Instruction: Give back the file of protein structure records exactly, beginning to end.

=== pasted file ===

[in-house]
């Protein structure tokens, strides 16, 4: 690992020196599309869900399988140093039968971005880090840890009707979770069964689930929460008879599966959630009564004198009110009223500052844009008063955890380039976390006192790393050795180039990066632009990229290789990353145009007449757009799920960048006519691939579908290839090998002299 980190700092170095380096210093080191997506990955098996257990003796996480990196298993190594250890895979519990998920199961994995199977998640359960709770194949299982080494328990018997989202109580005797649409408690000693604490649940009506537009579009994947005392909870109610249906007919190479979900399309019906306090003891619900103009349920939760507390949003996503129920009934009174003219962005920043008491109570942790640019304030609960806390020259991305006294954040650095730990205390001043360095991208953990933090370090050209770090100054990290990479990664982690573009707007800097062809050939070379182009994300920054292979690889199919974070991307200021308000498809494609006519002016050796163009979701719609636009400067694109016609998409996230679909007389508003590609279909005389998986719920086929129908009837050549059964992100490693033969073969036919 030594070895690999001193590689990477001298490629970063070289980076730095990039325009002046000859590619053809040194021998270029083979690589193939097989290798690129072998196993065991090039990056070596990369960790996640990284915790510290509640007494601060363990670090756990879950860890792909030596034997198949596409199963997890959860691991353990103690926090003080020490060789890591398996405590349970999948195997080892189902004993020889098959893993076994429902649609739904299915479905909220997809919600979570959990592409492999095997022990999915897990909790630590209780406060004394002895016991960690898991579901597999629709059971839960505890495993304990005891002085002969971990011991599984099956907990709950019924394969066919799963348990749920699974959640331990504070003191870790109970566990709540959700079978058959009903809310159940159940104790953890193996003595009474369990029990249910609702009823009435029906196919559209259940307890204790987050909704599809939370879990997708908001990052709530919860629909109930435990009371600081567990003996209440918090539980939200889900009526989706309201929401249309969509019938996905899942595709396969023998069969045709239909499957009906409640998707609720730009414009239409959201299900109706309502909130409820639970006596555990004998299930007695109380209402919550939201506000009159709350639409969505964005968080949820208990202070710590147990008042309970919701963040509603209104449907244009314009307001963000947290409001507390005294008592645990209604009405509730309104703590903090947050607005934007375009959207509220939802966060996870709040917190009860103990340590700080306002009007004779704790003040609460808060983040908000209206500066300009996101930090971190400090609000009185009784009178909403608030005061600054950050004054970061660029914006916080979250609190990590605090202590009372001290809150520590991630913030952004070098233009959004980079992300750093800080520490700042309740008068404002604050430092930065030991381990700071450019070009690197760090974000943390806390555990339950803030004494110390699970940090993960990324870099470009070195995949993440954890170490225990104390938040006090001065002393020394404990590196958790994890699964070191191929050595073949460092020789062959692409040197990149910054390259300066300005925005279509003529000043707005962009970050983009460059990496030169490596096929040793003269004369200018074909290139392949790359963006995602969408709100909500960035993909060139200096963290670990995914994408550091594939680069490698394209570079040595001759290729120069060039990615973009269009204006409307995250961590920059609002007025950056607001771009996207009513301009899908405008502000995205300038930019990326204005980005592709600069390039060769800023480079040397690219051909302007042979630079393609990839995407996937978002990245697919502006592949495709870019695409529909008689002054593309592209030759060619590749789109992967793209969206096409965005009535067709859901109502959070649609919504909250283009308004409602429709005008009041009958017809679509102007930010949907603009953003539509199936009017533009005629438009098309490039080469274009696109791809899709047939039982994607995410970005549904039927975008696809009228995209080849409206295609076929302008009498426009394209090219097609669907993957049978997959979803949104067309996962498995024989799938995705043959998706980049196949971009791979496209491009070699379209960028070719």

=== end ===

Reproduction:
[in-house]
């Protein structure tokens, strides 16, 4: 690992020196599309869900399988140093039968971005880090840890009707979770069964689930929460008879599966959630009564004198009110009223500052844009008063955890380039976390006192790393050795180039990066632009990229290789990353145009007449757009799920960048006519691939579908290839090998002299 980190700092170095380096210093080191997506990955098996257990003796996480990196298993190594250890895979519990998920199961994995199977998640359960709770194949299982080494328990018997989202109580005797649409408690000693604490649940009506537009579009994947005392909870109610249906007919190479979900399309019906306090003891619900103009349920939760507390949003996503129920009934009174003219962005920043008491109570942790640019304030609960806390020259991305006294954040650095730990205390001043360095991208953990933090370090050209770090100054990290990479990664982690573009707007800097062809050939070379182009994300920054292979690889199919974070991307200021308000498809494609006519002016050796163009979701719609636009400067694109016609998409996230679909007389508003590609279909005389998986719920086929129908009837050549059964992100490693033969073969036919 030594070895690999001193590689990477001298490629970063070289980076730095990039325009002046000859590619053809040194021998270029083979690589193939097989290798690129072998196993065991090039990056070596990369960790996640990284915790510290509640007494601060363990670090756990879950860890792909030596034997198949596409199963997890959860691991353990103690926090003080020490060789890591398996405590349970999948195997080892189902004993020889098959893993076994429902649609739904299915479905909220997809919600979570959990592409492999095997022990999915897990909790630590209780406060004394002895016991960690898991579901597999629709059971839960505890495993304990005891002085002969971990011991599984099956907990709950019924394969066919799963348990749920699974959640331990504070003191870790109970566990709540959700079978058959009903809310159940159940104790953890193996003595009474369990029990249910609702009823009435029906196919559209259940307890204790987050909704599809939370879990997708908001990052709530919860629909109930435990009371600081567990003996209440918090539980939200889900009526989706309201929401249309969509019938996905899942595709396969023998069969045709239909499957009906409640998707609720730009414009239409959201299900109706309502909130409820639970006596555990004998299930007695109380209402919550939201506000009159709350639409969505964005968080949820208990202070710590147990008042309970919701963040509603209104449907244009314009307001963000947290409001507390005294008592645990209604009405509730309104703590903090947050607005934007375009959207509220939802966060996870709040917190009860103990340590700080306002009007004779704790003040609460808060983040908000209206500066300009996101930090971190400090609000009185009784009178909403608030005061600054950050004054970061660029914006916080979250609190990590605090202590009372001290809150520590991630913030952004070098233009959004980079992300750093800080520490700042309740008068404002604050430092930065030991381990700071450019070009690197760090974000943390806390555990339950803030004494110390699970940090993960990324870099470009070195995949993440954890170490225990104390938040006090001065002393020394404990590196958790994890699964070191191929050595073949460092020789062959692409040197990149910054390259300066300005925005279509003529000043707005962009970050983009460059990496030169490596096929040793003269004369200018074909290139392949790359963006995602969408709100909500960035993909060139200096963290670990995914994408550091594939680069490698394209570079040595001759290729120069060039990615973009269009204006409307995250961590920059609002007025950056607001771009996207009513301009899908405008502000995205300038930019990326204005980005592709600069390039060769800023480079040397690219051909302007042979630079393609990839995407996937978002990245697919502006592949495709870019695409529909008689002054593309592209030759060619590749789109992967793209969206096409965005009535067709859901109502959070649609919504909250283009308004409602429709005008009041009958017809679509102007930010949907603009953003539509199936009017533009005629438009098309490039080469274009696109791809899709047939039982994607995410970005549904039927975008696809009228995209080849409206295609076929302008009498426009394209090219097609669907993957049978997959979803949104067309996962498995024989799938995705043959998706980049196949971009791979496209491009070699379209960028070719």